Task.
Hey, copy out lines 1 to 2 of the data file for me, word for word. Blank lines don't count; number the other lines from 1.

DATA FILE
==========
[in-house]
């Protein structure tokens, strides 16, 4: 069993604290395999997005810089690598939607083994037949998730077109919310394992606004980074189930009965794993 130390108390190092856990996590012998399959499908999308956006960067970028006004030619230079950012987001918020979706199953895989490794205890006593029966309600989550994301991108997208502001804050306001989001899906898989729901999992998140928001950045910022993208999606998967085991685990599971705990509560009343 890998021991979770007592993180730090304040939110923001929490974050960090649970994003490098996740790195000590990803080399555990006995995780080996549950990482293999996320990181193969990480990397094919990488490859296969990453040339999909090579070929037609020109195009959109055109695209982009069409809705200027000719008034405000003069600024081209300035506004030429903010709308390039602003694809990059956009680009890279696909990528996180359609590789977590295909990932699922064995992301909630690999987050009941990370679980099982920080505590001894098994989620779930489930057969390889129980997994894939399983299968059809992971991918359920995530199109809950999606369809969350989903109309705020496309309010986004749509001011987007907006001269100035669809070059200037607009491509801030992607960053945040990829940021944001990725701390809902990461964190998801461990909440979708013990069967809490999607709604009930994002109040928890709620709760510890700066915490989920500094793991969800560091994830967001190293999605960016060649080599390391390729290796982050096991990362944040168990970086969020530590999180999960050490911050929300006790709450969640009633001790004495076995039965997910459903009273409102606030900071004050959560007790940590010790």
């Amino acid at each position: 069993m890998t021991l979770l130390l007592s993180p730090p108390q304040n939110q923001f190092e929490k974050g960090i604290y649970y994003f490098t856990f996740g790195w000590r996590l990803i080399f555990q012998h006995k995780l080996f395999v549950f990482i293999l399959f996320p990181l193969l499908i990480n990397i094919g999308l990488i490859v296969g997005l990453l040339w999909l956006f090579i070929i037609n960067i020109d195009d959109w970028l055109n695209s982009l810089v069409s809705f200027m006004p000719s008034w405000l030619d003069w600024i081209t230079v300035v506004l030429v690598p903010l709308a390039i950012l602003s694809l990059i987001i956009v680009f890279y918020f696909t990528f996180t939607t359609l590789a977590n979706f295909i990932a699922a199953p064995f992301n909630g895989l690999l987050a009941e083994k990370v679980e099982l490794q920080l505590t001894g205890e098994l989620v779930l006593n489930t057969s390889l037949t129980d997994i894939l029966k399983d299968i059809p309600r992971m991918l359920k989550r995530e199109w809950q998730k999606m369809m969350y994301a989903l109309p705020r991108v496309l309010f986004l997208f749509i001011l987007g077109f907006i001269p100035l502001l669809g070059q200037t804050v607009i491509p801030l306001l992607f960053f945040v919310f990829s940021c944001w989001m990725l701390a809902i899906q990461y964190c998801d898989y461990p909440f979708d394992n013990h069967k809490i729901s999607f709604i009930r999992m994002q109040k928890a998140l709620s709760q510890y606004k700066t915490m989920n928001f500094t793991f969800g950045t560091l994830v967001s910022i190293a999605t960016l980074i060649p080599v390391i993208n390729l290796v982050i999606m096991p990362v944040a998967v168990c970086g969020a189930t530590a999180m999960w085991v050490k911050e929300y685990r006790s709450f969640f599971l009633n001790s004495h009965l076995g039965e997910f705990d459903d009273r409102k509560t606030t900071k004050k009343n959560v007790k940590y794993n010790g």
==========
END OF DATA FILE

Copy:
[in-house]
């Protein structure tokens, strides 16, 4: 069993604290395999997005810089690598939607083994037949998730077109919310394992606004980074189930009965794993 130390108390190092856990996590012998399959499908999308956006960067970028006004030619230079950012987001918020979706199953895989490794205890006593029966309600989550994301991108997208502001804050306001989001899906898989729901999992998140928001950045910022993208999606998967085991685990599971705990509560009343 890998021991979770007592993180730090304040939110923001929490974050960090649970994003490098996740790195000590990803080399555990006995995780080996549950990482293999996320990181193969990480990397094919990488490859296969990453040339999909090579070929037609020109195009959109055109695209982009069409809705200027000719008034405000003069600024081209300035506004030429903010709308390039602003694809990059956009680009890279696909990528996180359609590789977590295909990932699922064995992301909630690999987050009941990370679980099982920080505590001894098994989620779930489930057969390889129980997994894939399983299968059809992971991918359920995530199109809950999606369809969350989903109309705020496309309010986004749509001011987007907006001269100035669809070059200037607009491509801030992607960053945040990829940021944001990725701390809902990461964190998801461990909440979708013990069967809490999607709604009930994002109040928890709620709760510890700066915490989920500094793991969800560091994830967001190293999605960016060649080599390391390729290796982050096991990362944040168990970086969020530590999180999960050490911050929300006790709450969640009633001790004495076995039965997910459903009273409102606030900071004050959560007790940590010790």